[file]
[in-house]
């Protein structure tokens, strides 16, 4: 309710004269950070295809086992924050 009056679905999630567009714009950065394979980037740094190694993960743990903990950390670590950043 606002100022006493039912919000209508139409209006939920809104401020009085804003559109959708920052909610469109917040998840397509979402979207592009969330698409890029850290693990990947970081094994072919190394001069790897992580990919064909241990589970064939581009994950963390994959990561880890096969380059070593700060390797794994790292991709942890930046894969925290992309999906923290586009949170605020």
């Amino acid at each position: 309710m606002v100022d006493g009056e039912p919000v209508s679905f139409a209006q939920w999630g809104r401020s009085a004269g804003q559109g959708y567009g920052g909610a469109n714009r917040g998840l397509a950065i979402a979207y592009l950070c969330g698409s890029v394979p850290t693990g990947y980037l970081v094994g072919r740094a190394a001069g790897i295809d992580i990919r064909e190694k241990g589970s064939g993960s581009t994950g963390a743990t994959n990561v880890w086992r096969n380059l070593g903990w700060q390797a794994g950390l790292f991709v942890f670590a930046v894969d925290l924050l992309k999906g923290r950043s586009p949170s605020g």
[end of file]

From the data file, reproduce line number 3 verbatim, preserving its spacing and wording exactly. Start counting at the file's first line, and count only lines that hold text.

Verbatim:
């Amino acid at each position: 309710m606002v100022d006493g009056e039912p919000v209508s679905f139409a209006q939920w999630g809104r401020s009085a004269g804003q559109g959708y567009g920052g909610a469109n714009r917040g998840l397509a950065i979402a979207y592009l950070c969330g698409s890029v394979p850290t693990g990947y980037l970081v094994g072919r740094a190394a001069g790897i295809d992580i990919r064909e190694k241990g589970s064939g993960s581009t994950g963390a743990t994959n990561v880890w086992r096969n380059l070593g903990w700060q390797a794994g950390l790292f991709v942890f670590a930046v894969d925290l924050l992309k999906g923290r950043s586009p949170s605020g």